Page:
Flint / Flour Corn
95 to 100 days — The stalks are sturdy and reach ten feet in height. The ears are six to seven inches long with twelve to sixteen rows of medium to deep-red colored kernels that are lightly yellow-tipped and slightly pointed. It is a very versatile and tasty corn.
While we were exhibiting the 2012 Mother Earth News Fair in Puyallup, Washington, then editor of the magazine, Cheryl Long, told us about this variety. During the conversation she made an interesting point that although corn is native to the "New World," and by far the largest commercial crop grown here, modern people do not eat real corn anymore. "You can't even really buy good corn meal in the grocery store
," she said. "There is no selection; Just generic 'corn meal' with no hope of knowing what variety you are eating or how long ago it was ground.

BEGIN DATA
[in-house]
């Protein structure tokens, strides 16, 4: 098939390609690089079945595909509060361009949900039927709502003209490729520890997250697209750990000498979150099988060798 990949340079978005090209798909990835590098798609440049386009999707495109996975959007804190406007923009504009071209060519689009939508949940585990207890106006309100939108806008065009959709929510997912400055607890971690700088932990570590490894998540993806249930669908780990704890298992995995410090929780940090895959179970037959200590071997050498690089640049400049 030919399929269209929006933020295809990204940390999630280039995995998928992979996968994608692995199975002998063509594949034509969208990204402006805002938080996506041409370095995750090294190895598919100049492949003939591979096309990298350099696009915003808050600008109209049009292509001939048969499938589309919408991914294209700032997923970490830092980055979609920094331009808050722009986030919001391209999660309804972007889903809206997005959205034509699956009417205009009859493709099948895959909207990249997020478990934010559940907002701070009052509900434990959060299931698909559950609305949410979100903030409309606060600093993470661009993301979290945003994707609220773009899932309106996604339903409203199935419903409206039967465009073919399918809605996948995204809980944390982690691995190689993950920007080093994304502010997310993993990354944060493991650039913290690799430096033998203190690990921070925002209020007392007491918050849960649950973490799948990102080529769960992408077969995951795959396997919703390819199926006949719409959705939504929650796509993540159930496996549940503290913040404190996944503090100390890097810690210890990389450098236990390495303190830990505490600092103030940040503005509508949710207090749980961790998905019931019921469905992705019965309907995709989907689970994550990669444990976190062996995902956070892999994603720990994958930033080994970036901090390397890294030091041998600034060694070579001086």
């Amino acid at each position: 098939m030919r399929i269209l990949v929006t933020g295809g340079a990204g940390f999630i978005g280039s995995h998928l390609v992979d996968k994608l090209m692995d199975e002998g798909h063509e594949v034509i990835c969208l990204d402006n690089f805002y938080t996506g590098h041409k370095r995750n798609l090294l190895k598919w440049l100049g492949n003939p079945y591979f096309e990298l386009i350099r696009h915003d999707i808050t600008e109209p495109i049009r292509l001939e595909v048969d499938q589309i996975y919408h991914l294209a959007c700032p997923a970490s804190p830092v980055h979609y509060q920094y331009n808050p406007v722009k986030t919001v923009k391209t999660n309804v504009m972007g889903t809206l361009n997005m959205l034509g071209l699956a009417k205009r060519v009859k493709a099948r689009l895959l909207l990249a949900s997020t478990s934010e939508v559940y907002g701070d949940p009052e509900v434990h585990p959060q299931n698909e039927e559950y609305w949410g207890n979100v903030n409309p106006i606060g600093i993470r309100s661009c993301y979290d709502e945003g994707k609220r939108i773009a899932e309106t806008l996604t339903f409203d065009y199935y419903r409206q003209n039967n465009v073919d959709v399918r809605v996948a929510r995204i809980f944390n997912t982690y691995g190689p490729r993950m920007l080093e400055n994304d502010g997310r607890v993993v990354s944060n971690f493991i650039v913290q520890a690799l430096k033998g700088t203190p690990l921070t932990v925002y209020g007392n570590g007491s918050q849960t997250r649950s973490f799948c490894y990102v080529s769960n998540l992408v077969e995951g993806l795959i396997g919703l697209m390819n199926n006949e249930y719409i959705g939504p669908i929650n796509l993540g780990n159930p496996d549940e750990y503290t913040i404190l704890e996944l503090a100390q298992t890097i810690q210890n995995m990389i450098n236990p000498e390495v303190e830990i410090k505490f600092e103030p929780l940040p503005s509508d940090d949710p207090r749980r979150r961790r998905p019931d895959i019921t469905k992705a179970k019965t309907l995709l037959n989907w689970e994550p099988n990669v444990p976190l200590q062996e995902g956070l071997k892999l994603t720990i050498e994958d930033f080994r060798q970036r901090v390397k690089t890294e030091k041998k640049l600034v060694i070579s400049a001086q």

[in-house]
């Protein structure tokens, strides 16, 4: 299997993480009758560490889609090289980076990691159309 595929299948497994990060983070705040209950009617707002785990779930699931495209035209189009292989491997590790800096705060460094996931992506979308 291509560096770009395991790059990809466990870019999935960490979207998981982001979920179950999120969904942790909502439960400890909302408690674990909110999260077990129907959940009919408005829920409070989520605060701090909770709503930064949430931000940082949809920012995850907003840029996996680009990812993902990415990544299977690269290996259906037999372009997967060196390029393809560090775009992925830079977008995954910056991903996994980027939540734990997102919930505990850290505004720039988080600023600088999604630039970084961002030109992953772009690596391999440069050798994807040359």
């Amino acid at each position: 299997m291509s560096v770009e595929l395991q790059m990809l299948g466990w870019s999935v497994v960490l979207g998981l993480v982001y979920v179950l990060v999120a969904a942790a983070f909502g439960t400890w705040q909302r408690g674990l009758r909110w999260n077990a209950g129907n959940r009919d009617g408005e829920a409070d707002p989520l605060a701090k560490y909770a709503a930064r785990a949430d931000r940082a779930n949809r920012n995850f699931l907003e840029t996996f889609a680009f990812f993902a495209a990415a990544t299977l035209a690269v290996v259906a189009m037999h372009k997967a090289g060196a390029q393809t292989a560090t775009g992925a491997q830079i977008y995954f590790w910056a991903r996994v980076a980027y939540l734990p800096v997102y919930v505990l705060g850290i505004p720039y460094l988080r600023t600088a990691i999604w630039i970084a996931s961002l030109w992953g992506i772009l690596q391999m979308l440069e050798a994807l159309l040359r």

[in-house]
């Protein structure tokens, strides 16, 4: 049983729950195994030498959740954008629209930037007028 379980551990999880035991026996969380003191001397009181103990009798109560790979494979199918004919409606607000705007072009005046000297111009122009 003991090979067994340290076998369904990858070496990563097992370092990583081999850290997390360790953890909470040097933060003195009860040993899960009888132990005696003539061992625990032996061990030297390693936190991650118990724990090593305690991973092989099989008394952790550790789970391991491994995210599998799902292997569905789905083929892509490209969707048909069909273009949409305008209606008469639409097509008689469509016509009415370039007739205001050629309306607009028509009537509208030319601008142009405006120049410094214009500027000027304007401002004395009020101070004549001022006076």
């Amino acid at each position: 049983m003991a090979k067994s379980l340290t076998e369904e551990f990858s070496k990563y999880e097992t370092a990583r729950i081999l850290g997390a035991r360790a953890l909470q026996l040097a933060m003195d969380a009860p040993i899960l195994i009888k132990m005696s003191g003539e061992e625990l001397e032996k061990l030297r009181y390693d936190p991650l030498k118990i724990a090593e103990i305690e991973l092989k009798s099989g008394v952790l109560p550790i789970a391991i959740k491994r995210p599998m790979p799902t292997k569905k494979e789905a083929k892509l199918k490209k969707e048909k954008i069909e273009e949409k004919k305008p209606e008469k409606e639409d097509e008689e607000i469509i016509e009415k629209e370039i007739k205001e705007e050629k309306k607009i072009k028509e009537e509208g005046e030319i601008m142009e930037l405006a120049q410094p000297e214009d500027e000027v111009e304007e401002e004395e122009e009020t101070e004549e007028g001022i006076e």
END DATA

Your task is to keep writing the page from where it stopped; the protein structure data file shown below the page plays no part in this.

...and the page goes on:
We have to admit that she sold us on the idea that everyone, from a small gardener to a homesteader, should be eating grain that they grew, harvested and processed themselves, with corn included at the top of the list. Cheryl and her sister both sent me seed and we started growing it.
'Floriani Red Flint' was named by William Rubel after his Italian friends who grow it and generously shared their seeds. Adapted over the centuries, through selection, by the Alpine farmers who ate it themselves, it became the staple polenta corn of the people living in the Valsugana Valley near the city of Trento, in Italy.
Along with being used for making polenta or grits, it can also be used to make an amazing corn bread
or in any other recipe calling for corn meal. A friend of mine asked me if it popped. So I did an experiment (see picture above
) and learned that it makes an awesome tasting parched corn
. Check out the "More Information" tab above for informational links and recipes. Each ounce is approximately 100 to 110 seeds.